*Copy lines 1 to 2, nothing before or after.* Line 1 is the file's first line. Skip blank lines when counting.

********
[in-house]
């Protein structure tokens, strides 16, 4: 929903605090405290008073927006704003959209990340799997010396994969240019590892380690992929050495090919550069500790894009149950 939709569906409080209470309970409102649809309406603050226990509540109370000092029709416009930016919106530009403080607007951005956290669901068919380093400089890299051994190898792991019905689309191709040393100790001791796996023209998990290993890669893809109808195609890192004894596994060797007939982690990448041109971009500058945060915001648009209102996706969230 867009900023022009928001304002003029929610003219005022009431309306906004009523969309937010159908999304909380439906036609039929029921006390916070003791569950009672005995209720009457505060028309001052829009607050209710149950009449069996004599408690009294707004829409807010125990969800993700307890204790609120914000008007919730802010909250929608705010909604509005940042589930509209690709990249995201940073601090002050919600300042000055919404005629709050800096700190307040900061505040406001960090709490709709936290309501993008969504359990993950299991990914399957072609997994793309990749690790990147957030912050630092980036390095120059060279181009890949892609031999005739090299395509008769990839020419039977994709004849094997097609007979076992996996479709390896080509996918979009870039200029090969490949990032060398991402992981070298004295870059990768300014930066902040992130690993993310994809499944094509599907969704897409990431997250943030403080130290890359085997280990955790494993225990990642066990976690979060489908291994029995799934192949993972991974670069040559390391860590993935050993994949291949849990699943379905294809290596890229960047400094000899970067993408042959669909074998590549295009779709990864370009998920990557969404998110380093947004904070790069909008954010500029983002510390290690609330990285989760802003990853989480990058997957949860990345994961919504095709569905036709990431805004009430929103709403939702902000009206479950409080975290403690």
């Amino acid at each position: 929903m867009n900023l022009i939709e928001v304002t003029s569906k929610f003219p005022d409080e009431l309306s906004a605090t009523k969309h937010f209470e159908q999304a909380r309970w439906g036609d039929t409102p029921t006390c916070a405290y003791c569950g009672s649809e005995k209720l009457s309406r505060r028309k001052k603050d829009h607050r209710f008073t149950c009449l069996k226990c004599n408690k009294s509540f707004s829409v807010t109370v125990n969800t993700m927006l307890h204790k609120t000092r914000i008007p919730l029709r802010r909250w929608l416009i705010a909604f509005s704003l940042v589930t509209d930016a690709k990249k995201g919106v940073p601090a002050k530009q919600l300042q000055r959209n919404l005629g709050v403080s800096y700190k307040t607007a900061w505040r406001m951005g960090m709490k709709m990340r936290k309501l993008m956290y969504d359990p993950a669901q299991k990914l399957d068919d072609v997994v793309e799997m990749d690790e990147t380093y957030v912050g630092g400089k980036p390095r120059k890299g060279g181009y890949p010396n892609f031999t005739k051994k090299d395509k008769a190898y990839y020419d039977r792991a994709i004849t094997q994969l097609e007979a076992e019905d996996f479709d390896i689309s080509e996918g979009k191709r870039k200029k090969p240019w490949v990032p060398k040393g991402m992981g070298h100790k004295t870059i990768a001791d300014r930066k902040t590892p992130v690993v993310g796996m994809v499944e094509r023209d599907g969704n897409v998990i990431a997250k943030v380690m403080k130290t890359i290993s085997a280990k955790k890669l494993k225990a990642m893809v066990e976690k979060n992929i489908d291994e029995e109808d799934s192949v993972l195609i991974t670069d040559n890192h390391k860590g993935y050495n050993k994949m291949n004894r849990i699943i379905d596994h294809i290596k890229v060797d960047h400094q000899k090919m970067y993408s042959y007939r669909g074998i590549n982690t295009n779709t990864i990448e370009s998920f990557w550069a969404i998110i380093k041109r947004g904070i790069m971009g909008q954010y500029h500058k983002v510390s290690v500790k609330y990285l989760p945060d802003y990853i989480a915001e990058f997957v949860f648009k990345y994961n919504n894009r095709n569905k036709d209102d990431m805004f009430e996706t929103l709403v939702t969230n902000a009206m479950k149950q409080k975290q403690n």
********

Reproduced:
[in-house]
């Protein structure tokens, strides 16, 4: 929903605090405290008073927006704003959209990340799997010396994969240019590892380690992929050495090919550069500790894009149950 939709569906409080209470309970409102649809309406603050226990509540109370000092029709416009930016919106530009403080607007951005956290669901068919380093400089890299051994190898792991019905689309191709040393100790001791796996023209998990290993890669893809109808195609890192004894596994060797007939982690990448041109971009500058945060915001648009209102996706969230 867009900023022009928001304002003029929610003219005022009431309306906004009523969309937010159908999304909380439906036609039929029921006390916070003791569950009672005995209720009457505060028309001052829009607050209710149950009449069996004599408690009294707004829409807010125990969800993700307890204790609120914000008007919730802010909250929608705010909604509005940042589930509209690709990249995201940073601090002050919600300042000055919404005629709050800096700190307040900061505040406001960090709490709709936290309501993008969504359990993950299991990914399957072609997994793309990749690790990147957030912050630092980036390095120059060279181009890949892609031999005739090299395509008769990839020419039977994709004849094997097609007979076992996996479709390896080509996918979009870039200029090969490949990032060398991402992981070298004295870059990768300014930066902040992130690993993310994809499944094509599907969704897409990431997250943030403080130290890359085997280990955790494993225990990642066990976690979060489908291994029995799934192949993972991974670069040559390391860590993935050993994949291949849990699943379905294809290596890229960047400094000899970067993408042959669909074998590549295009779709990864370009998920990557969404998110380093947004904070790069909008954010500029983002510390290690609330990285989760802003990853989480990058997957949860990345994961919504095709569905036709990431805004009430929103709403939702902000009206479950409080975290403690």